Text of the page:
Pollo al mattone is indeed crispy, and brings back memories of childhood, when we would stay at a friend’s hotel on the Tuscan coast, where Beppe, Laura’s father, would grill chickens out back in a little hearth scooped out of the sand. I think he may have used blocks of basalt (they were dark) instead of brick, but the chickens he cooked were still wonderful.

You’ll need:

  • Moderately large chickens (you don’t want huge birds here) sufficient to feed your party, split, with their wings folded back, and with their sternums removed
  • The herbs of choice (see below)
  • Clean bricks or non-porous blocks of stone (Italians often use small basalt blocks of the sort used as paving stones instead of bricks — you don’t want a porous rock such as a sandstone that has absorbed moisture, because as it heats it could crumble or even explode)

And how to proceed?

In introducing Pollo al Mattone in La Cucina Toscana, Giovanni Righi Parenti says it’s an extremely old dish: Frescos depicting what appears to be a grill with a chicken being flattened by a stone occur in Etruscan tombs. Here are his instructions:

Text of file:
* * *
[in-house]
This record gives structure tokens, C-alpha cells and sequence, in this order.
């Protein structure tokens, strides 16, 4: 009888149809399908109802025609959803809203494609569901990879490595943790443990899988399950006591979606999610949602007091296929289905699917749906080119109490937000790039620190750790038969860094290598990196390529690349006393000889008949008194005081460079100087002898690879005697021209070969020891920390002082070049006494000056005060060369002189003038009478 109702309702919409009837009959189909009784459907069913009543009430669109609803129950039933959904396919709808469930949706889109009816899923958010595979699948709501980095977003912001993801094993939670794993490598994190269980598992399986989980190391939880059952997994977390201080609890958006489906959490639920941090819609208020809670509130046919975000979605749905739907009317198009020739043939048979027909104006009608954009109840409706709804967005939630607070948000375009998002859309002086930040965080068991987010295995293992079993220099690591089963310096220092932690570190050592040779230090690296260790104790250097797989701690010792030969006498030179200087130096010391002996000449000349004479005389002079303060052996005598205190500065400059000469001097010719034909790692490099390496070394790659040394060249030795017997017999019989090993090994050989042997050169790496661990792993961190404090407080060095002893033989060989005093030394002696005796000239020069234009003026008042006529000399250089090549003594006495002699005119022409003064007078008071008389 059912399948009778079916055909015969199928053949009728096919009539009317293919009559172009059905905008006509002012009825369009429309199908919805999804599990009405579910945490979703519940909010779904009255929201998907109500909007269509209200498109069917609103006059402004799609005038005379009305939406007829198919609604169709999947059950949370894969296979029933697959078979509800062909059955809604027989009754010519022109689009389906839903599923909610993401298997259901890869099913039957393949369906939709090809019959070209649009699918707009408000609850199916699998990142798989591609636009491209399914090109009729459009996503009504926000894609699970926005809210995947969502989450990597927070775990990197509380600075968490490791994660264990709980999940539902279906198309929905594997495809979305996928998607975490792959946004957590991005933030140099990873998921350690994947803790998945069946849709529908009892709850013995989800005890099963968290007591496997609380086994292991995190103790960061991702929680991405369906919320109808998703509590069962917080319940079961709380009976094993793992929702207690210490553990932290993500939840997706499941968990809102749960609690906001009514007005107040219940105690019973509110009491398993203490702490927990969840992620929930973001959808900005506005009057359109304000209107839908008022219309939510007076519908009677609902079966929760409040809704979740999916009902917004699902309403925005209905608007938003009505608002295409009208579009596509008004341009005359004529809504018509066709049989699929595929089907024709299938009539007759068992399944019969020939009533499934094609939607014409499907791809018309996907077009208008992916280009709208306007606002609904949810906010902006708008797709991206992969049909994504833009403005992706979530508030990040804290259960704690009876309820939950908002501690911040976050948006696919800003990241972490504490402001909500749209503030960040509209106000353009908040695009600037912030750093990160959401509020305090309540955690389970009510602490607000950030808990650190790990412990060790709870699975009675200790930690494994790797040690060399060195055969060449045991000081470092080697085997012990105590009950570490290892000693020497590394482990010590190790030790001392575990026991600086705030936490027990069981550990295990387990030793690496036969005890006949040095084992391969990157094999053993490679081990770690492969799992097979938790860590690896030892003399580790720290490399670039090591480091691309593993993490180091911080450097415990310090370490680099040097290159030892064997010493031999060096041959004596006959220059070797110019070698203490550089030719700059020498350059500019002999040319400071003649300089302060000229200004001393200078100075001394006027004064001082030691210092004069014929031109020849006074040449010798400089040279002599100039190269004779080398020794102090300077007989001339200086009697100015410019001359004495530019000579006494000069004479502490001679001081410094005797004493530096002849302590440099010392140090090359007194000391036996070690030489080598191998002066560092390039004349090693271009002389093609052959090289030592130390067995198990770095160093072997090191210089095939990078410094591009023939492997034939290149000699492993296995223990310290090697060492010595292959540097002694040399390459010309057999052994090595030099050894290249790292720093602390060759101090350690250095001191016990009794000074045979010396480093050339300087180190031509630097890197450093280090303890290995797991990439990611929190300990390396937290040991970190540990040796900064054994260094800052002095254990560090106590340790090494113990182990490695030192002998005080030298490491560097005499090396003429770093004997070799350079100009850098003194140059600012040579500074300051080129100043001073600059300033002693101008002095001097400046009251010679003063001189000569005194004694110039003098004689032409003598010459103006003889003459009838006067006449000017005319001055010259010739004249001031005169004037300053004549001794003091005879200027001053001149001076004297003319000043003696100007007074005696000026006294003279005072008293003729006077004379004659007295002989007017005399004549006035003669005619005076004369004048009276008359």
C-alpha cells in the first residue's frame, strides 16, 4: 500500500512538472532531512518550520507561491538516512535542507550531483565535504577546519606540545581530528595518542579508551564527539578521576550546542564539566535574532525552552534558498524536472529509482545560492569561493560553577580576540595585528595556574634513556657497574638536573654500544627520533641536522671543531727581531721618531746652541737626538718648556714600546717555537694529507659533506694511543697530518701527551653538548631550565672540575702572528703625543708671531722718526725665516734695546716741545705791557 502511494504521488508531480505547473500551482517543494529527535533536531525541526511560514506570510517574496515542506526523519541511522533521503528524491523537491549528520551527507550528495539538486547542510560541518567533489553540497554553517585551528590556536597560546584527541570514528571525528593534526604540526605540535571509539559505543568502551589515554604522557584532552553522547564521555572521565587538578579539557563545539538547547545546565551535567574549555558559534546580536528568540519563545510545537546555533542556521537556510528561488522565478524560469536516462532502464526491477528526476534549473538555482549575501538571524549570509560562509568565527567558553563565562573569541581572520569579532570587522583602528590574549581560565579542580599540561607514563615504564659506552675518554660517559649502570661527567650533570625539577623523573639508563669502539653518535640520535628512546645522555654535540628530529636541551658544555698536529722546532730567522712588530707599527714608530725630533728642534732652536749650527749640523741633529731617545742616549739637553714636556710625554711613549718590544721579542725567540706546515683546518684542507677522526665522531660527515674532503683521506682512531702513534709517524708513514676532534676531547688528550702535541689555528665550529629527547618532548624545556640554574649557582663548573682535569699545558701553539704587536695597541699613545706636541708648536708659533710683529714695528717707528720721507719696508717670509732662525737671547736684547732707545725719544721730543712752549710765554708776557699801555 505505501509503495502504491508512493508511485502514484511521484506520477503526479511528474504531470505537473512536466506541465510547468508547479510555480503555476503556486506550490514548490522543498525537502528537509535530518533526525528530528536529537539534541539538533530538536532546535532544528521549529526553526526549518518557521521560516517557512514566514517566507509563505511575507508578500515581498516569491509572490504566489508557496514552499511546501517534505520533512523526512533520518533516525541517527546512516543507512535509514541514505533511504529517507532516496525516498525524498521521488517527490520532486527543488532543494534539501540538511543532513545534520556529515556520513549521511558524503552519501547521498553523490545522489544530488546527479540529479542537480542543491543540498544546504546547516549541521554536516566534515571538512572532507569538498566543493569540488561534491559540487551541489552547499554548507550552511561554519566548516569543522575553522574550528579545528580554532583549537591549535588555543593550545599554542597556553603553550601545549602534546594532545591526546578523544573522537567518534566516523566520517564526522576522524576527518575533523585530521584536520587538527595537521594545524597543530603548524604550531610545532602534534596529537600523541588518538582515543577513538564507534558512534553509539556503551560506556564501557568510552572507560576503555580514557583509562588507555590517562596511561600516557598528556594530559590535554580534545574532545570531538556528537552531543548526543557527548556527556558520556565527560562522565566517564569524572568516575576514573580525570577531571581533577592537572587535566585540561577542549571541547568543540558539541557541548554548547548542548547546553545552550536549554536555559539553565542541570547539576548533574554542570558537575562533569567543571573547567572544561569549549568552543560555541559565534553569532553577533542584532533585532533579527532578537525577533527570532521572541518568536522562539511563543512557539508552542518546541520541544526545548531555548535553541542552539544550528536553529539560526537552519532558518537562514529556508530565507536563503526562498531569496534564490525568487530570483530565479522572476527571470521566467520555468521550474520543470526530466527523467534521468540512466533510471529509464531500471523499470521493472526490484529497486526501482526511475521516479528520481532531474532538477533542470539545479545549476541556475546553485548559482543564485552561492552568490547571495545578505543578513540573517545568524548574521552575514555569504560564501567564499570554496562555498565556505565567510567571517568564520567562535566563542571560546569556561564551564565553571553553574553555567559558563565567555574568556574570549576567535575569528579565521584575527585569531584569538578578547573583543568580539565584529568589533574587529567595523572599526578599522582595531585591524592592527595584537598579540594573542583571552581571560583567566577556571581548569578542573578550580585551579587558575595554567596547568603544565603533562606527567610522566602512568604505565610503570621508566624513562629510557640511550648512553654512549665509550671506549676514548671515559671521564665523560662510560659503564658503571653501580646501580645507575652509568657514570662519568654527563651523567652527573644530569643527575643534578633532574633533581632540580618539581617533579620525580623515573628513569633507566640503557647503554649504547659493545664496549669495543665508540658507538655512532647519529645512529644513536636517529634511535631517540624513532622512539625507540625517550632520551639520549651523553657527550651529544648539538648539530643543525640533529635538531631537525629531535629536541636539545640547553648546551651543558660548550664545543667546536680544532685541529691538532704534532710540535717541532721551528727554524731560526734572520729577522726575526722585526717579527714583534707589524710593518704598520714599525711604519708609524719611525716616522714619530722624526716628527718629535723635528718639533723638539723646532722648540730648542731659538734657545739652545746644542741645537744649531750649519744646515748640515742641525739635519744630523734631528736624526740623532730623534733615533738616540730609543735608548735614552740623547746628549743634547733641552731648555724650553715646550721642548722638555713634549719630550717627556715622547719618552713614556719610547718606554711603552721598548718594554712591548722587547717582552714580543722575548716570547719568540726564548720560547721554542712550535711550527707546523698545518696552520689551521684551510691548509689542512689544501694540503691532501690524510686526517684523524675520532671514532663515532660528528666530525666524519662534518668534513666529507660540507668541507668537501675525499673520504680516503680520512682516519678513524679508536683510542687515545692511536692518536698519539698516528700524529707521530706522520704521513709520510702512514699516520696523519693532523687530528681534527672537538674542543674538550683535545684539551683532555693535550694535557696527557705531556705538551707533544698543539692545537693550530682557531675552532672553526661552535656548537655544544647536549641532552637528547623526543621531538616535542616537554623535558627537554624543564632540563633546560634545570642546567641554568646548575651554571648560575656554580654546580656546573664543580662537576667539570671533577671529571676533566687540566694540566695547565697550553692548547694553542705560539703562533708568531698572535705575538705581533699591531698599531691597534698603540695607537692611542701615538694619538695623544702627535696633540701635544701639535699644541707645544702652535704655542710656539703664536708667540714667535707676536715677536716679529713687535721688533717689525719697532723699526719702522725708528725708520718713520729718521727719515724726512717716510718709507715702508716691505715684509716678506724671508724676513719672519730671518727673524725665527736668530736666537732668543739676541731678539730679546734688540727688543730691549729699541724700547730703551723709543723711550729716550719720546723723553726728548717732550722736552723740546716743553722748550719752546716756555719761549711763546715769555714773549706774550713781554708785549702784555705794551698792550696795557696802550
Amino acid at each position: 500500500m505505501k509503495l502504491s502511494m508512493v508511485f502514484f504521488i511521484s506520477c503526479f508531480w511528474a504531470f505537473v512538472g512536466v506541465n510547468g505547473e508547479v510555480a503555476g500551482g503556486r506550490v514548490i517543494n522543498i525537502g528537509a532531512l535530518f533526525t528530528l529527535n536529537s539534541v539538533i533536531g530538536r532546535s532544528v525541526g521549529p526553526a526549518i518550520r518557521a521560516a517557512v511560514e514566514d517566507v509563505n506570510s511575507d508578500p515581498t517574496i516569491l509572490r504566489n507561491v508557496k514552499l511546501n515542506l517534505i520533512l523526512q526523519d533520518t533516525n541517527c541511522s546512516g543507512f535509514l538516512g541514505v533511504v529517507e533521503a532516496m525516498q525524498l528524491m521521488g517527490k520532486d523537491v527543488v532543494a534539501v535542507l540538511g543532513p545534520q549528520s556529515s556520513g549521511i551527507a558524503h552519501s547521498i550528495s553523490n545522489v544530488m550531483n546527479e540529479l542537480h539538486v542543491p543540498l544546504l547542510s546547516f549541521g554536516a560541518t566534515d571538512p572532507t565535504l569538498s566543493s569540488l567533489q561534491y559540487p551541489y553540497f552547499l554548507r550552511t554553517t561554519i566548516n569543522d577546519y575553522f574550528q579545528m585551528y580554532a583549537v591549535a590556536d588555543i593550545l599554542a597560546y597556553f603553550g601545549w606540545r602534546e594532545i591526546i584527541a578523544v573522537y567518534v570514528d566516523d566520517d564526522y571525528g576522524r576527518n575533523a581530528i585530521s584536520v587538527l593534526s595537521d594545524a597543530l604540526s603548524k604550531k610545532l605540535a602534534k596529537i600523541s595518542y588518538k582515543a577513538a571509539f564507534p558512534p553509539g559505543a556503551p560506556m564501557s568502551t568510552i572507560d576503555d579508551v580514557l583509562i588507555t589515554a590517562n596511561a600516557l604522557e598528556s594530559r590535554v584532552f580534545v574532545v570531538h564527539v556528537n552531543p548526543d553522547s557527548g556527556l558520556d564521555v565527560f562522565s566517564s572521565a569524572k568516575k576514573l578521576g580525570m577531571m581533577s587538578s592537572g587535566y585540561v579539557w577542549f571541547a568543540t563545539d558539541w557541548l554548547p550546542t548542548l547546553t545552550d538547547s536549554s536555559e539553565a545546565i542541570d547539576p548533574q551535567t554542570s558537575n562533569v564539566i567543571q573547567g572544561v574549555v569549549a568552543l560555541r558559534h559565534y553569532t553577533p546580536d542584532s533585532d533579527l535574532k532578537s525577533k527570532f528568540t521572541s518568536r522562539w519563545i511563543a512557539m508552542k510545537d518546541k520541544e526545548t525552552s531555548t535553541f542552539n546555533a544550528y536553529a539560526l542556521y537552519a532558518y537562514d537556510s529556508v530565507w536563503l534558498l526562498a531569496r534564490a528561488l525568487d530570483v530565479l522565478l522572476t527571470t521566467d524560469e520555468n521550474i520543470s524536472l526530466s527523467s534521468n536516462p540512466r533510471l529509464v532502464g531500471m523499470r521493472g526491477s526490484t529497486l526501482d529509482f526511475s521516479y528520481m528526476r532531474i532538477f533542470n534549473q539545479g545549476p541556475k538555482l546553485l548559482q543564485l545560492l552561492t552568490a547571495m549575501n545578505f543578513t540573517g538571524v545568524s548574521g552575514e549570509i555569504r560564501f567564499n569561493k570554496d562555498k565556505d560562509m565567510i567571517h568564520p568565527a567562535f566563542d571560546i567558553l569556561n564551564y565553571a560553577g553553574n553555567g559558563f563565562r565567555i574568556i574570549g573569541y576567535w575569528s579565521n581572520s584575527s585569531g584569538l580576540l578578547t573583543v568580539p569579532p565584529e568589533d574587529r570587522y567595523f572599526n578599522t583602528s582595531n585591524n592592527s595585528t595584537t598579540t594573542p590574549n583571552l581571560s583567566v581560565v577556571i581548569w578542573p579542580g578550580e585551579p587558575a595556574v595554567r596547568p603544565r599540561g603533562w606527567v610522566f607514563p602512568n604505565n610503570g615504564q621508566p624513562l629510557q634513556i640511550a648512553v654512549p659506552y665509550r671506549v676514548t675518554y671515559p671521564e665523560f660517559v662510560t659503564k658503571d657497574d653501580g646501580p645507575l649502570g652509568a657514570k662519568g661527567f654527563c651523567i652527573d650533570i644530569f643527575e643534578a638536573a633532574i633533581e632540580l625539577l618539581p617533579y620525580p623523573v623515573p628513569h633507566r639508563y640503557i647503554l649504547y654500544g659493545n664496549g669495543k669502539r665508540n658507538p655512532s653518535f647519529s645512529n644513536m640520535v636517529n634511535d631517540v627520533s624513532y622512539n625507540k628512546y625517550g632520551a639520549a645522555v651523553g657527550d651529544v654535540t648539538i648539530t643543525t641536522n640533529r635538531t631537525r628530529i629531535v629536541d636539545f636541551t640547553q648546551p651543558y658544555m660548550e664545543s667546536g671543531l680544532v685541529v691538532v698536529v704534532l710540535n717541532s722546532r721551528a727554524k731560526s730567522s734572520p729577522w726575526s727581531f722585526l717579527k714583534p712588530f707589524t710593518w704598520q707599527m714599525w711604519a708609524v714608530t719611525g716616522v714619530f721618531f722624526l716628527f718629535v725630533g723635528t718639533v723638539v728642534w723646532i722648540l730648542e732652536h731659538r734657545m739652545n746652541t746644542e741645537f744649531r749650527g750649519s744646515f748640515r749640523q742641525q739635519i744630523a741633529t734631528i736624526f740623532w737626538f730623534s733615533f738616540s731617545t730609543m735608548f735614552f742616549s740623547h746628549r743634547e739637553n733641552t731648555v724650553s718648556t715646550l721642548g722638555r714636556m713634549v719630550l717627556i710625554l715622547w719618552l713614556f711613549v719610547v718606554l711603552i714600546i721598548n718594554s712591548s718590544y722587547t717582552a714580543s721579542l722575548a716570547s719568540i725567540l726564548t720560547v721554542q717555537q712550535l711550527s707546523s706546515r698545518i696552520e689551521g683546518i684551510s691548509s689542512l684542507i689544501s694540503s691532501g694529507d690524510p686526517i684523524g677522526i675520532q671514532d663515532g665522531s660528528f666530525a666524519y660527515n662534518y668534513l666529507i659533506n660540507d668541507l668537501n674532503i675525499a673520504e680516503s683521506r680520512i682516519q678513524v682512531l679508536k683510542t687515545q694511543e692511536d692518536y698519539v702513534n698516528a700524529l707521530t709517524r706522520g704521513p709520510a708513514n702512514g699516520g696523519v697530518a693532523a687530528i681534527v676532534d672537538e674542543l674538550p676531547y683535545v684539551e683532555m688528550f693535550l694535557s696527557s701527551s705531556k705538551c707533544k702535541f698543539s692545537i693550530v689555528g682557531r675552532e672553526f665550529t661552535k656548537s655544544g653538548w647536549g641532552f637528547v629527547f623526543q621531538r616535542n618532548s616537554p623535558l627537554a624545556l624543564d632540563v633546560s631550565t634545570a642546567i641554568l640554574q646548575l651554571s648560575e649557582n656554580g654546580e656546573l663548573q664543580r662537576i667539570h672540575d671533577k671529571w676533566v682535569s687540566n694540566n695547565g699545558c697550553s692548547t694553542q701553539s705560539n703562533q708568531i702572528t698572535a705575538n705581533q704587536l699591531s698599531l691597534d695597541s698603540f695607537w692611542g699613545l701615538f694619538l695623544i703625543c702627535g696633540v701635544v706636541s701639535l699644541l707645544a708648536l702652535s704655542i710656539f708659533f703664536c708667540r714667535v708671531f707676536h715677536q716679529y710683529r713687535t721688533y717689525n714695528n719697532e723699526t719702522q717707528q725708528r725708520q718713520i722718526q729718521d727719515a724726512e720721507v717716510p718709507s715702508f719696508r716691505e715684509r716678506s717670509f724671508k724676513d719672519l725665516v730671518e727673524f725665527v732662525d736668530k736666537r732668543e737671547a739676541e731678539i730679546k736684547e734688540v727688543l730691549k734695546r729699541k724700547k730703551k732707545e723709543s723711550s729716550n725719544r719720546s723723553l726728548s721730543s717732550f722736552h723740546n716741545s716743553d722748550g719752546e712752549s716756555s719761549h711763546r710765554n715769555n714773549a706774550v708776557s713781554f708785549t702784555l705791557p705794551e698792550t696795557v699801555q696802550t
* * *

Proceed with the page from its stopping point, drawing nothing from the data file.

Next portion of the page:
Clean the bird, chop off the neck (many Italian chickens still come with neck and head attached), and split it up the breast (he doesn’t say so, but remove the breastbone), then press it flat and pound it well with the flat of a thick-bladed knife, as if you were pounding a cutlet. Make a rub by mincing a few leaves of sage, one or two cloves of garlic, salt, abundant freshly ground black pepper, and a little red pepper. Rub the rub into the meat, rub it with abundant olive oil, and set it aside until you are ready to grill it (if you do this do this the day before, letting it marinate in the oil, you won’t have to baste as you grill).

Once the coals are ready – you want them hot but not searingly hot – lay the bird over them and place a well-cleaned brick over it to help keep it flat. Use a potholder to lift the brick when it’s time to turn the bird over. Mr. Parenti suggests 15-20 minutes’ cooking time, which in my experience isn’t enough — I often grill chicken for close to an hour. Exactly how long you do cook the bird will depend upon its size and the heat of the fire; it will be done when you sick a skewer into the wing joint and the juices run clear. Mr. Parenti also notes that if you do not marinate the bird in olive oil, you will have to baste it with olive oil repeatedly as it cooks lest it dry out.